Acadia, St. FX and Dalhousie students served plateful of safety violations
Students from around the province might want to think twice before they eat.
January 15, 2014, 11:34 PM AST
Last updated January 16, 2014, 8:33 AM AST
Campus dining halls and nearby restaurants in Wolfville and Antigonish have so many food safety violations, gathered online on the Nova Scotia Department of Agriculture’s website, you might wonder what’s going on behind the counter.
Online food safety inspection records show hundreds of food safety deficiencies near Dalhousie, SMU, Acadia, St. FX, NSCAD and NSCC campuses.
The most common violations include: storing food at temperatures that could cause contamination, improper hand-washing procedures and malfunctioning equipment.
Ted Grant, academic chair of the culinary arts and tourism at NSCC says some violations are minor or the result of bad timing; Grant, laughing, said, “Probably 100 per cent of restaurants would say that.” Serious problems such as food contamination, unclean food preparation counters and vermin can cover your quiche in an invisible frosting of dangerous bacteria.
The more serious violations include: failure to eradicate pests, improperly functioning sewage systems and not cleaning utensils and food preparation equipment.
Grant says food safety violations need to be taken seriously by professionals in the food service industry, and “now that things are recorded online, even more so, because it’s public record.”
“From an internal perspective of having worked in the industry for so many years, it’s something you just can’t take lightly.”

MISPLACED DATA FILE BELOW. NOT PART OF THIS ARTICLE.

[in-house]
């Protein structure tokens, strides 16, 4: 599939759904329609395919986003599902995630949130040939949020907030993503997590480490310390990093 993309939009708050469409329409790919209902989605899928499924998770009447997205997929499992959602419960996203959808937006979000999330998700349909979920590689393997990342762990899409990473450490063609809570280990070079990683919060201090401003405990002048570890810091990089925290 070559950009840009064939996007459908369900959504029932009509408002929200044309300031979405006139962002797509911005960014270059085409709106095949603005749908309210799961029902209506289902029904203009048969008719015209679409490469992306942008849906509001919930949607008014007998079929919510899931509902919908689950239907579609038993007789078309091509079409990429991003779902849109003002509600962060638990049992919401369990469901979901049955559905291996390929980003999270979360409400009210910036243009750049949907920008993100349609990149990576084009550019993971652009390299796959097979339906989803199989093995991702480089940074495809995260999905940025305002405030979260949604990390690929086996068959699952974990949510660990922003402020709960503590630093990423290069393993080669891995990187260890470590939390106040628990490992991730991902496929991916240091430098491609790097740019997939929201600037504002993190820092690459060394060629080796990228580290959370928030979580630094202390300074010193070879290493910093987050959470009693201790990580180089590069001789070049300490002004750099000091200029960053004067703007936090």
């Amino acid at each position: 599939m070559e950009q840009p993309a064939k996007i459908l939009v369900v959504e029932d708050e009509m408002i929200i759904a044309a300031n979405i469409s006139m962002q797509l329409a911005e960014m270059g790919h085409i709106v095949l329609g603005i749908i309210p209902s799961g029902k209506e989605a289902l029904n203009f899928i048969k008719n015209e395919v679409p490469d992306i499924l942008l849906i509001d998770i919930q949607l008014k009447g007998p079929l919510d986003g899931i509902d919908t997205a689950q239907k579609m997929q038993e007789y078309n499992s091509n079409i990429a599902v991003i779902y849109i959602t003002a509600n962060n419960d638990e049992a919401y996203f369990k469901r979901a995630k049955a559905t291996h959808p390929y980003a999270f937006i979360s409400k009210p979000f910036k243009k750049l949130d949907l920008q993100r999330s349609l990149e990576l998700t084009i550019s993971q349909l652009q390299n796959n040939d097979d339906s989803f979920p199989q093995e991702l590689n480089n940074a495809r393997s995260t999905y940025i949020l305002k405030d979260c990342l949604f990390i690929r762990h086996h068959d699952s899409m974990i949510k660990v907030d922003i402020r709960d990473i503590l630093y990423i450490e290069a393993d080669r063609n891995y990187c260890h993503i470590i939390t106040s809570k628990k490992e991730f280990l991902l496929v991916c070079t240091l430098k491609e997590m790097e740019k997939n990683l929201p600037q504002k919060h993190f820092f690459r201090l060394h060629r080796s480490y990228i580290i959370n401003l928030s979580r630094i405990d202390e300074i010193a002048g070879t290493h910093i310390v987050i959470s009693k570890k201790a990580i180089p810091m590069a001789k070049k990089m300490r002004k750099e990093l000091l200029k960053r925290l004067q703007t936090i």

Students pay thousands of dollars every year for on-campus meal plans and many on-campus dining halls and cafeterias have track records of food safety violations.
“There’s not a huge margin for error,” Grant said.
Wheelock Hall at Acadia University — the campus’ only full-service dining hall — is a repeat offender.
Laura Miller, director of food services at Acadia University says, “ In terms of a priority, on a scale of one to 10, food safety is a 10.”
However, when asked about the history of deficiencies at Wheelock Hall, Miller said, “I’m not aware of any violations involving Wheelock Hall.”
Records show that Wheelock Hall has nine food safety deficiencies since 2011, ranging from inadequate handwash stations to failure to protect food from contamination.
Three of four dining halls at Dalhousie have multiple food safety violations since 2011. Only Risley Hall has a clean record since 2011.
Dalhousie’s food services director could not be reached for comment.
Below are maps of food violations reported in the past year in Antigonish and Wolfville. The data was previously mapped for the area surrounding Halifax campuses by UNews in November. The maps show the date of inspection, the violation found and the action taken by the inspector — fixing the violation during the inspection, discarding food, issuing a notice to comply with codes or issuing warnings for repeated offenses.